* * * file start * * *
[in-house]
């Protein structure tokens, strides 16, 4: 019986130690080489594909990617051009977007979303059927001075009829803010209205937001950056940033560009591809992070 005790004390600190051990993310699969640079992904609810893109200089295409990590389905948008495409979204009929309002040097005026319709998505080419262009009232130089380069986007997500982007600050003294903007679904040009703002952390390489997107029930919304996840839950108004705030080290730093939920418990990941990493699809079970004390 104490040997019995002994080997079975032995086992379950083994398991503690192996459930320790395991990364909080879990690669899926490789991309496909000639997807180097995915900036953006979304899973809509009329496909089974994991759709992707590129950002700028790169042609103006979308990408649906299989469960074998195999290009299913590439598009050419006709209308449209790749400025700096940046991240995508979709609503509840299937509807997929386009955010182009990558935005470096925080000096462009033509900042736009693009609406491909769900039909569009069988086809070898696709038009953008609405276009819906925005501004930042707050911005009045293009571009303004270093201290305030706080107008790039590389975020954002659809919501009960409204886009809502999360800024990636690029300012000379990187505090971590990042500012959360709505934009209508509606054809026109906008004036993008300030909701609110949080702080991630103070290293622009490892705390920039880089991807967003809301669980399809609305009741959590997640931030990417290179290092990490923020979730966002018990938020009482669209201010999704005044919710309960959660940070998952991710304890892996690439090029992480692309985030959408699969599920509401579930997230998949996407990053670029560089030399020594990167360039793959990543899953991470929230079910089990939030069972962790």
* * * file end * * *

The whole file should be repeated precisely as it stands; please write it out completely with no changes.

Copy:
[in-house]
């Protein structure tokens, strides 16, 4: 019986130690080489594909990617051009977007979303059927001075009829803010209205937001950056940033560009591809992070 005790004390600190051990993310699969640079992904609810893109200089295409990590389905948008495409979204009929309002040097005026319709998505080419262009009232130089380069986007997500982007600050003294903007679904040009703002952390390489997107029930919304996840839950108004705030080290730093939920418990990941990493699809079970004390 104490040997019995002994080997079975032995086992379950083994398991503690192996459930320790395991990364909080879990690669899926490789991309496909000639997807180097995915900036953006979304899973809509009329496909089974994991759709992707590129950002700028790169042609103006979308990408649906299989469960074998195999290009299913590439598009050419006709209308449209790749400025700096940046991240995508979709609503509840299937509807997929386009955010182009990558935005470096925080000096462009033509900042736009693009609406491909769900039909569009069988086809070898696709038009953008609405276009819906925005501004930042707050911005009045293009571009303004270093201290305030706080107008790039590389975020954002659809919501009960409204886009809502999360800024990636690029300012000379990187505090971590990042500012959360709505934009209508509606054809026109906008004036993008300030909701609110949080702080991630103070290293622009490892705390920039880089991807967003809301669980399809609305009741959590997640931030990417290179290092990490923020979730966002018990938020009482669209201010999704005044919710309960959660940070998952991710304890892996690439090029992480692309985030959408699969599920509401579930997230998949996407990053670029560089030399020594990167360039793959990543899953991470929230079910089990939030069972962790």